The lightning-quick strikes ended two tense, hours-long standoffs, one at a printing plant north of the city and the other at a kosher supermarket on Paris' east side, where Reuters reported four hostages were killed. A hostage held north of the city by the brothers, who killed 12 in a commando-style attack at the offices of Charlie Hebdo, was reportedly freed. The fast-moving developments, signaled by explosions and gunfire at a printing plant in Dammartin-en-Goele, followed by similar sounds at Hypercacher (Hyper Kosher), a Jewish supermarket in eastern Paris, brought to a climax a three-day terror ordeal and manhunt involving nearly 90,000 police and military personnel.
Cherif and Said Kouachi, the radicalized French-born slackers whose attack on Charlie Hebdo left two police officers among the dozen dead, were both killed in the first raid. The brothers, 32 and 34, respectively, are believed to have ties to Al Qaeda in Yemen, and military experts who viewed footage of their bloody, late-morning raid on Wednesday said they appeared to be well-trained terrorists. Charlie Hebdo had long angered Muslim radicals with its penchant for publishing cartoon images of Prophet Muhammed.
In Paris, police said Amedy Coulibaly, who is believed to have know the brothers and was suspected of killing Paris Police Officer Clarissa Jean-Philippe Thursday, as she attended to a routine traffic accident in the city, was killed in a raid moments later, ending his supermarket siege. Police had identified him and his longtime girlfriend, Hayat Boumeddiene, as suspects, but her whereabouts were not immediately known.
Coulibaly, 33, and Cherif Kouachi were committed followers of convicted terror kingpin Djamel Beghal, according to Le Monde.
Earlier Friday, a French security official told the AP that shots were fired as the brothers stole a car in the town of Montagny Sainte Felicite in the early morning hours. French officials told Fox News that the suspects threw the car's driver out at the side of the road. The driver, who recognized the suspects, then called police and alerted them to the suspects' whereabouts.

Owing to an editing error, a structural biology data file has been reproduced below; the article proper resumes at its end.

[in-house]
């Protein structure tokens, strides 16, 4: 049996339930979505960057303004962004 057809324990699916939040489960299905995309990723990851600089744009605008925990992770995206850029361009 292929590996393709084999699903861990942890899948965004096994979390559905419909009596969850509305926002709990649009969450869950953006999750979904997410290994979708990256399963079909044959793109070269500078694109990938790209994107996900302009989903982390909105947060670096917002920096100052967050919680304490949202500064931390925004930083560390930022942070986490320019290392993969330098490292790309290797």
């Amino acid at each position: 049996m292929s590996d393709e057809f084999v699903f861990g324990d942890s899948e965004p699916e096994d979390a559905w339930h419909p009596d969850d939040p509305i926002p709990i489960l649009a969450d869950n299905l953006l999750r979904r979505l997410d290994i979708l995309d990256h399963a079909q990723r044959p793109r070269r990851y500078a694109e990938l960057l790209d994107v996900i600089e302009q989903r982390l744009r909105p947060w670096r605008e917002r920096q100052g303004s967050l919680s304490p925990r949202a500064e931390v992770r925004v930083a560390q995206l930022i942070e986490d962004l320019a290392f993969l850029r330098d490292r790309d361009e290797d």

On Thursday, U.S. government sources confirmed that Said Kouachi had traveled to Yemen in 2011 and had direct contact with an Al Qaeda training camp. The other brother, Cherif, had been convicted in France of terrorism charges in 2008 for trying to join up with fighters battling in Iraq. The sources also confirmed that both brothers, who had been orphaned as youngsters and spent years committing petty crimes and doing menial jobs, were on a U.S. no-fly list.
Fox News was told the investigators have made it a priority to determine whether he had contact with Al Qaeda in Yemen's leadership, including a bomb maker and a former Guantanamo Bay detainee.
French President Francois Hollande called for tolerance after the country's worst terrorist attack since 1961, in the middle of the conflict over Algerian independence from France.
"France has been struck directly in the heart of its capital, in a place where the spirit of liberty -- and thus of resistance -- breathed freely," Hollande said.
Charlie Hebdo had long drawn threats for its depictions of Islam, although it also satirized other religions and political figures. The weekly paper had caricatured the Prophet Muhammad, and a sketch of Islamic State's leader was the last tweet sent out by the irreverent newspaper, minutes before the attack. Nothing has been tweeted since.
Eight journalists, two police officers, a maintenance worker and a visitor were killed in the attack.
Charlie Hebdo planned a special edition next week, produced in the offices of another paper. Editor Stephane Charbonnier, known as Charb, who was among those slain, "symbolized secularism ... the combat against fundamentalism," his companion, Jeannette Bougrab, said on BFM-TV.
"He was ready to die for his ideas," she said.
Authorities around Europe have warned of the threat posed by the return of Western jihadis trained in warfare. France counts at least 1,200 citizens in the war zone in Syria -- headed there, returned or dead. Both the Islamic State group and Al Qaeda have threatened France -- home to Western Europe's largest Muslim population.
The French suspect in a deadly 2014 attack on a Jewish museum in Belgium had returned from fighting with extremists in Syria; and the man who rampaged in southern France in 2012, killing three soldiers and four people at a Jewish school, received paramilitary training in Pakistan.